ReutersCOMPTON, Calif. (Reuters) — U.S. Open champion Sloane Stephens on Thursday unveiled refurbished tennis courts at a school in impoverished Compton, California, the latest in an ongoing effort by the African American player to expand the reach of the sport to minorities.
Four hundred elementary and middle school students gathered to join the world No. 9 for a lesson on a sun-soaked day on the crisp blue courts, which were paid for by Stephens’ foundation and the Compton Unified School District.
Standing amid the children in a city where more than a quarter of residents live in poverty, Stephens told Reuters that to expose inner city kids to the game requires engaging directly with the neighborhoods that need it most.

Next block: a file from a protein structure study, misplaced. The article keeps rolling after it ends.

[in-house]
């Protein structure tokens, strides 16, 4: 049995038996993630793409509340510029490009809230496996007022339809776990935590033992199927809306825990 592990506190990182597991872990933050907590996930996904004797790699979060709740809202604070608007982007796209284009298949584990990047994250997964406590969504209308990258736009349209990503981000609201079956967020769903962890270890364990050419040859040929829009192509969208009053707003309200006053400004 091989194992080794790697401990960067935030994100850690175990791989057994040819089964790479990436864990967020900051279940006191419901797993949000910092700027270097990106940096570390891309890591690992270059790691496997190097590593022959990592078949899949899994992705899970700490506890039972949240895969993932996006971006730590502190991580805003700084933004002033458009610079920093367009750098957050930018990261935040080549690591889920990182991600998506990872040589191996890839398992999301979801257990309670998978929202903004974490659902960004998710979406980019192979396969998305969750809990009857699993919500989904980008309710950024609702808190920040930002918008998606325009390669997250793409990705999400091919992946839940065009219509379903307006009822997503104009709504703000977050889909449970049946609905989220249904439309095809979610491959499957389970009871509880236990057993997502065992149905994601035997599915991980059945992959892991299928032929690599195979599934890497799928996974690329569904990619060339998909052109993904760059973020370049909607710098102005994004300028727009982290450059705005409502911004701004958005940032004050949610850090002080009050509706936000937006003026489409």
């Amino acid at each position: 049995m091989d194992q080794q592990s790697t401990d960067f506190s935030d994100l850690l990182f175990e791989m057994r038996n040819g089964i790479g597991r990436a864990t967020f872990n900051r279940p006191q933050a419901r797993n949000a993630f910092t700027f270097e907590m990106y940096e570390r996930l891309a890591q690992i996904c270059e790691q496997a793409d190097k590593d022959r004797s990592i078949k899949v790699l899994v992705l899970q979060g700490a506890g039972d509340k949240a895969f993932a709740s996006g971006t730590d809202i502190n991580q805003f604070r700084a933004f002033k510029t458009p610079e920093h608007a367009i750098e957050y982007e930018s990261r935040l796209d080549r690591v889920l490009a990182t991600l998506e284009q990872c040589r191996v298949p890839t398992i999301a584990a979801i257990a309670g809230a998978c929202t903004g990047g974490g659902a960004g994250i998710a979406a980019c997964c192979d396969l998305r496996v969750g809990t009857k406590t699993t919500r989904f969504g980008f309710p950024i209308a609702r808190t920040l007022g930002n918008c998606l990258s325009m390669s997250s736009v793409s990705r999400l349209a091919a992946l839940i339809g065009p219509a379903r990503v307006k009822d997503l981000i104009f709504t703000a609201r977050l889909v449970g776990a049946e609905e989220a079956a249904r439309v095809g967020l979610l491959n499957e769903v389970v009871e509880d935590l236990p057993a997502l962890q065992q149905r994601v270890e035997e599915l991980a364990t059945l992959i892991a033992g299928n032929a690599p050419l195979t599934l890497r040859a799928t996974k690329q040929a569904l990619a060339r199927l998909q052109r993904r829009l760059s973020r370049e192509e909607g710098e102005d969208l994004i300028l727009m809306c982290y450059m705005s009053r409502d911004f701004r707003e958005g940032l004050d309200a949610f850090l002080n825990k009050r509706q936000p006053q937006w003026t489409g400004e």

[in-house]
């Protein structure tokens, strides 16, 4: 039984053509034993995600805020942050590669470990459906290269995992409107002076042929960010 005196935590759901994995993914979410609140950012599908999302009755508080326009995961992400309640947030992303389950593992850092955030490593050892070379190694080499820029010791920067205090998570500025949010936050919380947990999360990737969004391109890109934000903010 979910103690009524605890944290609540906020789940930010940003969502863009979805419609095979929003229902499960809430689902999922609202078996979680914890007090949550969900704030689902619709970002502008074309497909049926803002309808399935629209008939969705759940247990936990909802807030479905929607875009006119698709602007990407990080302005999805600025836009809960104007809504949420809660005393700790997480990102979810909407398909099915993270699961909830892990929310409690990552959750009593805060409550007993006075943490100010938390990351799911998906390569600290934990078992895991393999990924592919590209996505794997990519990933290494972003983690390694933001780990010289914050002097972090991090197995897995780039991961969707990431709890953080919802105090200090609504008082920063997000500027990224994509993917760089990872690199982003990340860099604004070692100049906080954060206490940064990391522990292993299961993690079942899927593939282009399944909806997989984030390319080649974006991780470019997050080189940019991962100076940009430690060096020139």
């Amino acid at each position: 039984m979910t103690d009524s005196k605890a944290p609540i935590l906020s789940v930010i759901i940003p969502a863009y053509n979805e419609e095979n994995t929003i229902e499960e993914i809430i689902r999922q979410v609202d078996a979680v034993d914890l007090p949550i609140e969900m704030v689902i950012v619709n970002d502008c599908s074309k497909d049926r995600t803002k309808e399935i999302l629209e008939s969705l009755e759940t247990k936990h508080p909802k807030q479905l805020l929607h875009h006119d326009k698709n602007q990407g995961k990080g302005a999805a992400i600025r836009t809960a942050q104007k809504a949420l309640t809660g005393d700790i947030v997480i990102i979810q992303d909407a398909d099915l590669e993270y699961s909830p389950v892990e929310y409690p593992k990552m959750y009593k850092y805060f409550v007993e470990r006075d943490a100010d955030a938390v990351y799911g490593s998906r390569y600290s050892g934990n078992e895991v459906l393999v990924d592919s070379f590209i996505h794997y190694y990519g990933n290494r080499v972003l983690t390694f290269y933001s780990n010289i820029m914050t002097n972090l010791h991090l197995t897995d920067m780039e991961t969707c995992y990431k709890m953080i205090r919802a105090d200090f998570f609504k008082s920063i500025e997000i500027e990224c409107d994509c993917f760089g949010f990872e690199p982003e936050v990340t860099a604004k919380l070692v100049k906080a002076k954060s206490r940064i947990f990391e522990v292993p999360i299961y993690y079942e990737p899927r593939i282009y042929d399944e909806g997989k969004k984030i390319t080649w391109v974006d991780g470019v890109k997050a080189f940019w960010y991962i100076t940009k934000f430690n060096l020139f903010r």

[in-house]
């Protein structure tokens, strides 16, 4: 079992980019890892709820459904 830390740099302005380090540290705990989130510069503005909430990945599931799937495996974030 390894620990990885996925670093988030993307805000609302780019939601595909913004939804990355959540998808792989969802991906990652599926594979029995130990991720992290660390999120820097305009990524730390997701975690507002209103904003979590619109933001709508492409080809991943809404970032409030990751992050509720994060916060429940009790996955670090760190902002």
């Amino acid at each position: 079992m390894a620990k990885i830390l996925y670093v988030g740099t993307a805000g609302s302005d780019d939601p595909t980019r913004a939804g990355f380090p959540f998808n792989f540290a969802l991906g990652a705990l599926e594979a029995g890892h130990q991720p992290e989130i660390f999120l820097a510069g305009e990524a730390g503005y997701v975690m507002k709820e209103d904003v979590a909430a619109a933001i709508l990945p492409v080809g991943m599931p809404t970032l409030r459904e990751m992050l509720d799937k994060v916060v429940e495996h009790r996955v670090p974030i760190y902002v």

“We have to go into communities that are underprivileged and under-served and introduce tennis to them,” Stephens said.
“It’s very hands-on and it’s not easy. But to get into a school district like Compton, where there are a lot of minorities, is perfect because you give everyone the opportunity to play,” added the Florida native who trains in nearby Carson.
“It’s a lot of reach without having to go really far.”
Compton is already etched into tennis history as the place where Serena and Venus Williams learned the game from their father Richard in the mid-1990s in lessons that were sometimes interrupted by the sound of nearby gunfire.
With courts in the works at Compton’s Manuel Dominguez High School and Compton High School, Stephens said the tennis transformation taking place could be an example for other communities where basketball and football are dominant.